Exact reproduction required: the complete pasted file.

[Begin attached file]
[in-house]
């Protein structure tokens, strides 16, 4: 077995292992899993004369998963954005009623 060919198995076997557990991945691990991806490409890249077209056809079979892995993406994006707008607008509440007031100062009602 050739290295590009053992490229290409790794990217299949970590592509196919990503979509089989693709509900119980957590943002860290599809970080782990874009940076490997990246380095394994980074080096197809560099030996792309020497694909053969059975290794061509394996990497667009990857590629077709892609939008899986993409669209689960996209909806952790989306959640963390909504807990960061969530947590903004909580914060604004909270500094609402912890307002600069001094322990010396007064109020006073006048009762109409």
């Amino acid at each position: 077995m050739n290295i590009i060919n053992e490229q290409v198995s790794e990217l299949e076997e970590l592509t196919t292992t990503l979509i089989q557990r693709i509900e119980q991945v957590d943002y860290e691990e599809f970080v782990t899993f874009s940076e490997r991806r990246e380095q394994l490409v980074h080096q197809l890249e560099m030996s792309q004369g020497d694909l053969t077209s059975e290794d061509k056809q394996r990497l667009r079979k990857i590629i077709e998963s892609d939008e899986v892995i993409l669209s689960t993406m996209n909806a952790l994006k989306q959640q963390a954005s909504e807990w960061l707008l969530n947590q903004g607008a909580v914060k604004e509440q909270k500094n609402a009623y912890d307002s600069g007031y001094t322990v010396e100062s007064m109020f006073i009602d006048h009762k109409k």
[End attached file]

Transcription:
[in-house]
């Protein structure tokens, strides 16, 4: 077995292992899993004369998963954005009623 060919198995076997557990991945691990991806490409890249077209056809079979892995993406994006707008607008509440007031100062009602 050739290295590009053992490229290409790794990217299949970590592509196919990503979509089989693709509900119980957590943002860290599809970080782990874009940076490997990246380095394994980074080096197809560099030996792309020497694909053969059975290794061509394996990497667009990857590629077709892609939008899986993409669209689960996209909806952790989306959640963390909504807990960061969530947590903004909580914060604004909270500094609402912890307002600069001094322990010396007064109020006073006048009762109409």
């Amino acid at each position: 077995m050739n290295i590009i060919n053992e490229q290409v198995s790794e990217l299949e076997e970590l592509t196919t292992t990503l979509i089989q557990r693709i509900e119980q991945v957590d943002y860290e691990e599809f970080v782990t899993f874009s940076e490997r991806r990246e380095q394994l490409v980074h080096q197809l890249e560099m030996s792309q004369g020497d694909l053969t077209s059975e290794d061509k056809q394996r990497l667009r079979k990857i590629i077709e998963s892609d939008e899986v892995i993409l669209s689960t993406m996209n909806a952790l994006k989306q959640q963390a954005s909504e807990w960061l707008l969530n947590q903004g607008a909580v914060k604004e509440q909270k500094n609402a009623y912890d307002s600069g007031y001094t322990v010396e100062s007064m109020f006073i009602d006048h009762k109409k």